You flip through house magazines and dream about that brand new kitchen. All the while, your old kitchen cries out “love the one you’re with !” If a complete renovation isn’t in the works, make your old kitchen more usable and adorable with a few cabinet upkeep. One small task you’ll find useful is renovating worn face frames. Fix to the stiles — the vertical members — specifically, will let you fix loose hinges and latches so cabinet doors open and shut smoothly.
Eliminate hinges and latches by unscrewing them in the stiles. Save them in a zipper bag or covered container so nothing gets lost. Eliminate dust from drill holes that no more hold the screws by blowing firmly into them or vacuuming them.
Expand the holes and then make them uniform by drilling 3/4 inch deep with a 1/8-inch piece. If the loose drill holes are larger than 1/8 inch in diameter, then use a 3/16-inch piece. Cut a 1/8-inch wooden dowel to 1-inch pieces. Use 3/16-inch dowels, if necessary. Use a lightweight saw or pruning shears.
Dip a cotton swab to common yellow wood glue and then coat the interior of the holes with it. Use just enough adhesive so it doesn’t drip out of the holes. Insert dowel sections to the holes by gently beating them with a hammer, with a small wooden block as a buffer to prevent damage to the dowels.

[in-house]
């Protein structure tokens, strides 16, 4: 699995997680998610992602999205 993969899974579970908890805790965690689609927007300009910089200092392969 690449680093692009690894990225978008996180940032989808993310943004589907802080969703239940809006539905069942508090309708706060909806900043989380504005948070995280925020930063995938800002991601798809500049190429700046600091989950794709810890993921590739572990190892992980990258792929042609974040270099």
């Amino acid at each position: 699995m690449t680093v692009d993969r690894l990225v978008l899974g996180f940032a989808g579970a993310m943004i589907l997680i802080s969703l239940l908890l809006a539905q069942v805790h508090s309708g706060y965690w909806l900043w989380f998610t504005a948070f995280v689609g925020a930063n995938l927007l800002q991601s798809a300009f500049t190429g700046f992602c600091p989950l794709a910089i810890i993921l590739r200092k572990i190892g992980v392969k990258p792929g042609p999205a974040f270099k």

Cut the dowels flush to the stiles with a utility knife or the flat blade of a hack saw. Let the adhesive set for 6 hours or overnight. Sand the end of the dowels so they are smooth and perfectly flush with the face frames.
Put the hardware at its proper place and mark the middle of the screw holes with a pencil. Drill pilot holes 3/4 inch deep with a bit a little thinner than the screws. Replace the doors by screwing the hardware firmly to the stiles.
Clean face frames with all-purpose household cleaner or ammonia. Let dry, then sand the face framework to earn the surface scratchy.
Prime the face framework with latex primer. If the cabinets are melamine or covered in oil paint, then use alcohol or oil primer.
Fill unsightly irregularities, like deep dings and scrapes, with lightweight spackle compound. Use a putty knife. Let dry, then sand flawless and smooth the chemical.
Paint the stiles and rails — the tops and bottoms of the face frames to provide a fresh look to your cabinets.